Work carried out in historic settings can often spring surprises in the form of hidden remains, which are vital to respect in order to conserve our heritage, the heritage of all of us. That said, a major input of innovation is needed to protect these architectural gems. This is the case with the renovation work carried out by Sacyr Construcción at the Sant Antoni market in Barcelona. Located on the Roman road known as Via Augusta, the market linked the Spanish city of Cádiz and the French town of Narbonne in Roman times, as the road passed through Barcino, the Roman name for Barcelona.
Innovative solutions are being applied in the market to protect these relics, ranging from the 1st to the 17th century, such as the original stretch of the legendary Via Augusta and the remains of the defensive stronghold of Sant Antoni. Their efforts have won the renovation team, made up of Miguel Ángel Pérez, Pedro Carrera, Óscar Torres, Pedro Collado, José Oliveras and Ismael Navarro, and the central technical office department, comprising Ángel Sánchez and Ramón Fernández, the ‘Natural Innovators’ award in the ‘Re-inventors’ category that Sacyr gives each year at Christmas.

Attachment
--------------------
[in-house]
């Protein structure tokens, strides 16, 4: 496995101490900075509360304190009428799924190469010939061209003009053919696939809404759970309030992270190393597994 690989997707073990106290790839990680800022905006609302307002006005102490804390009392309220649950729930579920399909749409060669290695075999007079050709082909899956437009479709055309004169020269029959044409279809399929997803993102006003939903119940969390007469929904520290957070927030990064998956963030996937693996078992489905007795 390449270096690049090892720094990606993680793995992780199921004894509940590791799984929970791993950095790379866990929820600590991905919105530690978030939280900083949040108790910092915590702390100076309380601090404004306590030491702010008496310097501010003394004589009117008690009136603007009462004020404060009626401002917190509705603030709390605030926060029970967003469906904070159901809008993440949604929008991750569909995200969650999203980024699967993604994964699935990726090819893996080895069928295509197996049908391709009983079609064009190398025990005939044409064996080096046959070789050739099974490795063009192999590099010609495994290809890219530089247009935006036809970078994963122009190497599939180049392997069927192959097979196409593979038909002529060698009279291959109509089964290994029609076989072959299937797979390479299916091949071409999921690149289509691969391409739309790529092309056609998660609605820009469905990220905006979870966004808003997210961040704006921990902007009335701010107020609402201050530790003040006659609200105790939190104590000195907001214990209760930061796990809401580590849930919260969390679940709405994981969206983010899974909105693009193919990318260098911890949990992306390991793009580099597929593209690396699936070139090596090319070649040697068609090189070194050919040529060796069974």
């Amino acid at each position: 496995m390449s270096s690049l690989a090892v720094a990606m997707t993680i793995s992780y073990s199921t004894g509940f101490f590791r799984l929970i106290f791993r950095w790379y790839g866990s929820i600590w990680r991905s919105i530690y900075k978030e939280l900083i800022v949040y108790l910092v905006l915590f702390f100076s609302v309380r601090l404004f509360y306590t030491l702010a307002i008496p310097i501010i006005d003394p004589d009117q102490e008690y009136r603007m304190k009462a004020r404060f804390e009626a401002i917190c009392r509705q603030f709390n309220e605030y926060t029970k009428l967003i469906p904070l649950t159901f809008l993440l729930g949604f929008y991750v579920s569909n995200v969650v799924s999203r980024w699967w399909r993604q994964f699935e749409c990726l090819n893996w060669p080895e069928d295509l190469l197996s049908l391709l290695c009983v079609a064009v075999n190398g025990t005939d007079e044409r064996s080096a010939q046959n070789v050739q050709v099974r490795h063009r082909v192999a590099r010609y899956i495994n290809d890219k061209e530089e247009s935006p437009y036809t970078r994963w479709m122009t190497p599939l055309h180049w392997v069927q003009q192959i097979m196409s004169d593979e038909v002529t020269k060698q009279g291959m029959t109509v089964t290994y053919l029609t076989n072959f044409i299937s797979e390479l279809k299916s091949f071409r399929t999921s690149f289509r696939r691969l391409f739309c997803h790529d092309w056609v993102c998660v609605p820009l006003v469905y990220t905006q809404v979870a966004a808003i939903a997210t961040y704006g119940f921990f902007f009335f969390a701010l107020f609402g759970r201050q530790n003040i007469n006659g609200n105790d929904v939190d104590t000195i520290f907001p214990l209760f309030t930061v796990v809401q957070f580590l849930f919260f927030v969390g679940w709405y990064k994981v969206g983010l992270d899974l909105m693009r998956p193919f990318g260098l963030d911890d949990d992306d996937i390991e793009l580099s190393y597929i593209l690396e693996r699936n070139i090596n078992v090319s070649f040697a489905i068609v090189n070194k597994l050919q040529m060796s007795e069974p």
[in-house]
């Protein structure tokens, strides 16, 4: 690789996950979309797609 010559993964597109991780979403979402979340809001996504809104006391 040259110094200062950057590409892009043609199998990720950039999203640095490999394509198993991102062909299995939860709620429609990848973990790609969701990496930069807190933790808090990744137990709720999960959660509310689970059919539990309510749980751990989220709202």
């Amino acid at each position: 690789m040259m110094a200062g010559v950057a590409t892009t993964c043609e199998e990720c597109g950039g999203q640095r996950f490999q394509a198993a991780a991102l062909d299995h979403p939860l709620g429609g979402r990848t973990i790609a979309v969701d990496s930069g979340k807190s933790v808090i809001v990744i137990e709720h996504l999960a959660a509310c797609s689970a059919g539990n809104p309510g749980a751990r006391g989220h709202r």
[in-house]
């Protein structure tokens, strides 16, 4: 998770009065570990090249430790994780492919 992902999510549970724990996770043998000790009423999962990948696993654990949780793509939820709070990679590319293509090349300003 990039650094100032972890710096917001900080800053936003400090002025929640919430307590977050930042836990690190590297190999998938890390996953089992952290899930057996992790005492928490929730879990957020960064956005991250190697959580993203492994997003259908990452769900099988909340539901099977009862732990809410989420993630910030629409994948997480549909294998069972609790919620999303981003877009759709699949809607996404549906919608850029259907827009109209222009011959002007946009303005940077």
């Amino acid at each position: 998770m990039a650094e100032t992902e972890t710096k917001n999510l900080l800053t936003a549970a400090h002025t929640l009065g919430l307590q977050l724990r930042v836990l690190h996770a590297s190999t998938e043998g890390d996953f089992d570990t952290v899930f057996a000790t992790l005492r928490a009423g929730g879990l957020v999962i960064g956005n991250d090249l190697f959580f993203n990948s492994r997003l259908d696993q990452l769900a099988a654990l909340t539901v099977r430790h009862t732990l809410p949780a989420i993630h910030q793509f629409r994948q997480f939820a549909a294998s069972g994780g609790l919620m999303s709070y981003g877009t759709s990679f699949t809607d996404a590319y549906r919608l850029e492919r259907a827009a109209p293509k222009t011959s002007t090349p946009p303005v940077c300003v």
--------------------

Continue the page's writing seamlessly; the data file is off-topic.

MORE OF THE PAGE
In order to renovate the spectacular Sant Antoni market, they managed to carry out an indoor excavation involving 180,000 m3 in the heart of Barcelona and taking care of the countermure (80 metres of a masonry wall measuring 2 metres in width and 5 metres in height) and the 400-square-metre stretch of the Via Augusta.
Reappraising the longest Roman road in Hispania
In both cases, the archaeological remains were shored up using temporary micropile pylons in order to continue excavating. At the same time, it was necessary to recalculate all the foundations and the floor slabs of the four floors of the building so that they were capable of supporting the extra weight of the archaeological remains permanently. The countermure weighed an average of 10 t/ml and the stretch of the Via Augusta to be maintained weighed close to 1,600 t.
In the case of the countermure, perforations were made at the base, each 30 cm apart, to make it possible to place metal sections inside them that would hold it up, and in the case of the section of the Via Augusta, which was paving placed on earth, it was necessary to use a continuous support created by manually ramming 21 adjoining metal frames underneath the road, so that the earth base was replaced by a new base made of a metallic structure.
The team work achieved by the central technical office, representative, group leader and renovation work team has made it possible to meet the client’s needs while contributing incredible added value to the market project and to the city of Barcelona itself. Sacyr’s commitment to innovation “is what sets us apart from the competition”, as the prizewinning team pointed out, and is what, through the ‘Natural Innovators’ awards, leads us to “feel proud to belong to a genuine company that encourages us”.